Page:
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Becher v. United Healthcare Services, Inc.

United States District Court, D. Kansas

March 20, 2019

THOMAS BECHER, individually and on behalf of those similarly situated, Plaintiff,
v.
UNITED HEALTHCARE SERVICES, INC., et al.,

          MEMORANDUM AND ORDER

          Daniel D. Crabtree, United States District Judge

         Plaintiff Thomas Becher, individually and on behalf of those similarly situated, filed this lawsuit against defendants United Healthcare Services, Inc. (“United”), The Prudential Insurance Company of America (“Prudential”), and AARP. Plaintiff asserts that he and his wife, Jerri Becher, purchased an insurance policy from an AARP agent, and that this policy insured both of them. Since purchasing this policy, plaintiff alleges, both Prudential and United have underwritten the policy. Plaintiff's Complaint asserts that defendants breached the insurance policy when United refused to indemnify him for a hospital visit. Now, all defendants, together, ask the court to dismiss plaintiff's Complaint under Federal Rule of Civil Procedure 12(b)(6). Doc. 14. They argue dismissal is proper because plaintiff was not an insured party under the policy.

         Plaintiff has filed a Response (Doc. 22), and defendants have filed their Reply (Doc. 23). But, plaintiff asks the court to strike defendants' Reply because it includes a copy of what defendants assert is the application form for the insurance policy at issue. Doc. 24. This application, plaintiff alleges, falls outside the collection of materials that a federal court can consider on a motion to dismiss. The court discusses this issue first, and then addresses the merits of defendants' Motion to Dismiss. Ultimately, the court concludes that plaintiff has stated plausible claims and denies defendants' Motion to Dismiss.[1]

         I. Motion to Strike

         Defendants attached the application form for the insurance policy at issue to their Reply in support of their Motion to Dismiss. Doc. 23-2. Plaintiff asks the court to strike defendants' Reply. While the court agrees with plaintiff that it cannot consider the application form when ruling on a 12(b)(6) motion, the court declines to strike defendants' Reply in its entirety. Instead, for reasons explained below, the court declines to consider the application form and any argument relying on it.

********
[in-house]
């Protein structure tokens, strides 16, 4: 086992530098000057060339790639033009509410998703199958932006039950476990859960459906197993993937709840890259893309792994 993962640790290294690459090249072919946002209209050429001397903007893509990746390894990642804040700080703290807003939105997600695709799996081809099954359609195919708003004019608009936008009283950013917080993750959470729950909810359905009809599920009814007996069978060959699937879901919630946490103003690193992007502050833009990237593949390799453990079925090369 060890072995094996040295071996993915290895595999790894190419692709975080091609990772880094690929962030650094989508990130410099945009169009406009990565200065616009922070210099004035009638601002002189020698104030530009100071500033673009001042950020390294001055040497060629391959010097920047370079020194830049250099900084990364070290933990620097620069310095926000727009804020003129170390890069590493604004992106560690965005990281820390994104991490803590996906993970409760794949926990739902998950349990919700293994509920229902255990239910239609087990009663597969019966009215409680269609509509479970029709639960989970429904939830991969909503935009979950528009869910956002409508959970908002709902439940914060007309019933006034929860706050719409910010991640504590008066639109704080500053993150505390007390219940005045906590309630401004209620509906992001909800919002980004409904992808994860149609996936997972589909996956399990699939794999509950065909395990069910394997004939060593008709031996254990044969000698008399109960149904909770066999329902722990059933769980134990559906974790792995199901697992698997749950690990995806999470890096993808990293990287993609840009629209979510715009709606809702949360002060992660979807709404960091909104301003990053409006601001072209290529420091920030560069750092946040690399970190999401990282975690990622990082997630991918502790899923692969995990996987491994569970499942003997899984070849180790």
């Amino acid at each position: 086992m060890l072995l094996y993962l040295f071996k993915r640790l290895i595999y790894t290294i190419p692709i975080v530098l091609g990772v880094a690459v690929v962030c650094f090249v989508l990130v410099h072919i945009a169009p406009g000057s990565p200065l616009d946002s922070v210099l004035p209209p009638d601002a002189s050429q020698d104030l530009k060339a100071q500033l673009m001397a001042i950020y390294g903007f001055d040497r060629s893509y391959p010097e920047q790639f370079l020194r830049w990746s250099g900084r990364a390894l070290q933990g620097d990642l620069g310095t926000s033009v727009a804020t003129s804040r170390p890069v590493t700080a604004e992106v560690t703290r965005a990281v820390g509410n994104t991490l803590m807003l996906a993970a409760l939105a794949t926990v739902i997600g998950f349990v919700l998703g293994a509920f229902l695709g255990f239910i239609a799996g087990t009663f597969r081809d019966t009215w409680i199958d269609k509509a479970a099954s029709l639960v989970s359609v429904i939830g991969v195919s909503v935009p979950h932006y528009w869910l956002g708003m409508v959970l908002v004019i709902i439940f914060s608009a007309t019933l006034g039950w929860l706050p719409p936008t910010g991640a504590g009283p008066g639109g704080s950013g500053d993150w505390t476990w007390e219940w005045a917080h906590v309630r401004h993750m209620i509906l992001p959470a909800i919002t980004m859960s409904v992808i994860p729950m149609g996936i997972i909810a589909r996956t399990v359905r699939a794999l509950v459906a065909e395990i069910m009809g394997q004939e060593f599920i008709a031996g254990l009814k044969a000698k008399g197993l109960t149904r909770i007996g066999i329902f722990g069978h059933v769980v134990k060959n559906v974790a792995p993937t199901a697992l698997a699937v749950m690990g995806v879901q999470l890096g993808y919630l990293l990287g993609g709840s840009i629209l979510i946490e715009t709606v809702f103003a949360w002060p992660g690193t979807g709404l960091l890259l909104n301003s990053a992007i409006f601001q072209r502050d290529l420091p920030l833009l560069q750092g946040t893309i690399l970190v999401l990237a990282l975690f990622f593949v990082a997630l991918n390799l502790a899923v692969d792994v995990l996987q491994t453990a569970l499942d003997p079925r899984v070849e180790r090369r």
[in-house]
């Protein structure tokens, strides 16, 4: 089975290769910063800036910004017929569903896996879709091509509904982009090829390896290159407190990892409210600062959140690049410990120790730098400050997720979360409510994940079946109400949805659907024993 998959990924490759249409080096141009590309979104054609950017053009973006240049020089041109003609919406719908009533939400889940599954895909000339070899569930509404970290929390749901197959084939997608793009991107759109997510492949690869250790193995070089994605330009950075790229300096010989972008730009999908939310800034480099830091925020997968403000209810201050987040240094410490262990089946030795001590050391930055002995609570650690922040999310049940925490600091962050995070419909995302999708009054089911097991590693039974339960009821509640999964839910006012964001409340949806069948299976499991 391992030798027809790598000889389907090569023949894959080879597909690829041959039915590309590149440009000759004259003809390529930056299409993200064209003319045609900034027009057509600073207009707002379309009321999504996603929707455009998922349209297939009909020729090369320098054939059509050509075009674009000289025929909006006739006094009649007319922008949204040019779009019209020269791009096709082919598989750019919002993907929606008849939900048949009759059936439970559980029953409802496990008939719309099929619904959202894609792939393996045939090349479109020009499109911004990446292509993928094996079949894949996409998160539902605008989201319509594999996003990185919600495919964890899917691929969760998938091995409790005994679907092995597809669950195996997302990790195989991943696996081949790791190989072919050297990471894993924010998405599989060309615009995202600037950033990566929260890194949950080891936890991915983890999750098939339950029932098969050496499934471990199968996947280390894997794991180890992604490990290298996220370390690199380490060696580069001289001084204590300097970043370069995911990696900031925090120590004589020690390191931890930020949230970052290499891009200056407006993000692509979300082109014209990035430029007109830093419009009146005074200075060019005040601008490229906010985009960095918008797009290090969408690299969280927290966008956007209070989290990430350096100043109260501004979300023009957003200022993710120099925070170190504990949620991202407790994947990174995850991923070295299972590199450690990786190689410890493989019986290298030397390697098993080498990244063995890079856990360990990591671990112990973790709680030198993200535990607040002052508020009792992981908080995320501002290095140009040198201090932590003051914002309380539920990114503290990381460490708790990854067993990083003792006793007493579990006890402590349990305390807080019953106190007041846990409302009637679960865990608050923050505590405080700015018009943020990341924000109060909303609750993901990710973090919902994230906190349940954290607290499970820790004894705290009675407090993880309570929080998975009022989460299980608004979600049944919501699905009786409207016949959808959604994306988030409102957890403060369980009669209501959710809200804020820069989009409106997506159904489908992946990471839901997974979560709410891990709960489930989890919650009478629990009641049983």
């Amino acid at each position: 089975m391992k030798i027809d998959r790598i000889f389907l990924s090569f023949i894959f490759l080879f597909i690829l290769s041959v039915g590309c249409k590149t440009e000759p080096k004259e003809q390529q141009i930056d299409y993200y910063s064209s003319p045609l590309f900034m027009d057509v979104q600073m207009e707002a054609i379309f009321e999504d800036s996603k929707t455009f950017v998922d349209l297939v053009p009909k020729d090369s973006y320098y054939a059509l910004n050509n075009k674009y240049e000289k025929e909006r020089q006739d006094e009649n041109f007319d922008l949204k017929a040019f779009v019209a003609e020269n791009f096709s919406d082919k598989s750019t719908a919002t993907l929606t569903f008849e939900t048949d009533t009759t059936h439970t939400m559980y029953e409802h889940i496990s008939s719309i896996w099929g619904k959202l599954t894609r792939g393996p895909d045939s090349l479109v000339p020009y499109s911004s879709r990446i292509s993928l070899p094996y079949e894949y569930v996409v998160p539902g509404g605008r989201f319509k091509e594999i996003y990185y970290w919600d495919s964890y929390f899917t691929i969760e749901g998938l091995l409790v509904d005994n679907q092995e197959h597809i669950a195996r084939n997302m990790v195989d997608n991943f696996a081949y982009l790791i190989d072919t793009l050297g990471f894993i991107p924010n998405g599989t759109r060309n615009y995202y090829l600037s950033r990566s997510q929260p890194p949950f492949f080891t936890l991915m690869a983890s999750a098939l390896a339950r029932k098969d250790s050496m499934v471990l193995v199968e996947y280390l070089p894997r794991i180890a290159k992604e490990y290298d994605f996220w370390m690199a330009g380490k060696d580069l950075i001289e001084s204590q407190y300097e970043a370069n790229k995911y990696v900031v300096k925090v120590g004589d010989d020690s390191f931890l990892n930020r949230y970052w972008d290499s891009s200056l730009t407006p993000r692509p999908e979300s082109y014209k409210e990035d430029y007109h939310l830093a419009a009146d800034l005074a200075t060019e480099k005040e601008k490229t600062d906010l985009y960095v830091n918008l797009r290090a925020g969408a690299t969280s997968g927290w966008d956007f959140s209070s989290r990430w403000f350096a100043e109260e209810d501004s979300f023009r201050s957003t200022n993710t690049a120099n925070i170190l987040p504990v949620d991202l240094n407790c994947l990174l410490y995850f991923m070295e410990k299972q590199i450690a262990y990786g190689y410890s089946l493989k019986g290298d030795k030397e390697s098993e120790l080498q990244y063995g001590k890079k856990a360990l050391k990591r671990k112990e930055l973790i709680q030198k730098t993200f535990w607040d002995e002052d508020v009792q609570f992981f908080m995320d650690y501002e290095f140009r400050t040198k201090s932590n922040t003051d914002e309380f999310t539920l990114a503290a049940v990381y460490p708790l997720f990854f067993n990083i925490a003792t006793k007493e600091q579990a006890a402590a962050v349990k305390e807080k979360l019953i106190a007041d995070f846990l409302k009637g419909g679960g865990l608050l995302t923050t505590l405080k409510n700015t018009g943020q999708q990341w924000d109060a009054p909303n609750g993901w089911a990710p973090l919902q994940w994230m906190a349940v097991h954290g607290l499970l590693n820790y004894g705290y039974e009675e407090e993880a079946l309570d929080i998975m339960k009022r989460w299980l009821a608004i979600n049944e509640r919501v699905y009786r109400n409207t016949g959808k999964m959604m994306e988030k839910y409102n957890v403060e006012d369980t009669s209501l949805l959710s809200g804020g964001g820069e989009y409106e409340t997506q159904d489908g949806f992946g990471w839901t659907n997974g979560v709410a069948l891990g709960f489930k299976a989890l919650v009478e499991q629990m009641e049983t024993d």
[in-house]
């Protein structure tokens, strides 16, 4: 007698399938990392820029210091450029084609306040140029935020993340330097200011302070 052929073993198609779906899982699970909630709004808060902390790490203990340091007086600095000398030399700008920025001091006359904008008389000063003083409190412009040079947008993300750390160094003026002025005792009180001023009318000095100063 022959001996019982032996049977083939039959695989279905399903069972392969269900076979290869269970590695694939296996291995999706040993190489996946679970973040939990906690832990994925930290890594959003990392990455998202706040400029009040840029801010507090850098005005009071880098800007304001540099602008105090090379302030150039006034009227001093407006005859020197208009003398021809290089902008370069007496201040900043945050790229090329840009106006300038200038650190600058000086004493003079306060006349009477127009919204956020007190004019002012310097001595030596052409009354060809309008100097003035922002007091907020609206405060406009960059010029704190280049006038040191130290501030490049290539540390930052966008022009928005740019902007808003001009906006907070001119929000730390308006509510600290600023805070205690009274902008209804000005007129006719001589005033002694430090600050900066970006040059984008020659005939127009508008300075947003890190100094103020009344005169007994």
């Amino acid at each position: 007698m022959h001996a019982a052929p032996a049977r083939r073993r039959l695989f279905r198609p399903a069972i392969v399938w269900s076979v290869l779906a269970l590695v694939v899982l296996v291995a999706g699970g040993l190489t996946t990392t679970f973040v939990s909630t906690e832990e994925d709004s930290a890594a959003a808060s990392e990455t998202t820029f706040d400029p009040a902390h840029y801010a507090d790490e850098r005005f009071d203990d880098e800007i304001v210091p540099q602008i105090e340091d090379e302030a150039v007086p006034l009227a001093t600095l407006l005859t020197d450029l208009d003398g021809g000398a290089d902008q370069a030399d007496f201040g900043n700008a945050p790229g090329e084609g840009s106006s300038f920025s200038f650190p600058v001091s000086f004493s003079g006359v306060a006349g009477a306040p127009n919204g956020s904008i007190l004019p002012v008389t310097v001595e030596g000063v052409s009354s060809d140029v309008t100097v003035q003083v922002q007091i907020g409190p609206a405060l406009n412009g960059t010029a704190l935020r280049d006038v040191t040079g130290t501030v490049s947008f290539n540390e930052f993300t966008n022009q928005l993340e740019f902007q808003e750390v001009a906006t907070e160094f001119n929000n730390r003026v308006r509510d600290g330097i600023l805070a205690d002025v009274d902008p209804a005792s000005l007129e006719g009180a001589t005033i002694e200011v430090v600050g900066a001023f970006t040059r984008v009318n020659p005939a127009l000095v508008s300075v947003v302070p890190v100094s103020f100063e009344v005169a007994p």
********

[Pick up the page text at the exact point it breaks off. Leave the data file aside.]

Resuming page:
When considering a motion to dismiss under Rule 12(b)(6), the court generally “may not look beyond the four corners of the complaint.” Am. Power Chassis, Inc. v. Jones, No. 13-4134-KHV, 2017 WL 3149291, at *3 (D. Kan. July 25, 2017) (citing Rubio ex rel. Z.R. v. Turner Unified Sch. Dist. No. 202, 475 F.Supp.2d 1092, 1097 n.3 (D. Kan. 2007)). However, “if a plaintiff does not incorporate by reference or attach a document to its complaint, but the document is referred to in the complaint and is central to plaintiff's claim, a defendant may submit an indisputably authentic copy to the court to be considered on a motion to dismiss.” Geer v. Cox, 242 F.Supp.2d 1009, 1016 (D. Kan. 2003) (internal quotation marks and citation omitted). Otherwise, to consider a matter outside the pleadings, the court must convert the motion to dismiss into one for summary judgment under Federal Rule of Civil Procedure 56. Id. at 1015-16 (“Reversible error may occur . . . if the district court considers matters outside the pleadings but fails to convert the motion to dismiss into a motion for summary judgment.”). At the motion to dismiss stage, the court cannot properly consider extrinsic evidence that isn't central to a plaintiff's claim. This is the rule even if the extrinsic evidence is central to the defendant's “theories of defense.” Capital Sols., LLC v. Konica Minolta Bus. Sols. USA, Inc., Nos. 08-2027-JWL, 08-2191-JWL, 2008 WL 3538968, at *3 (D. Kan. Aug. 11, 2008).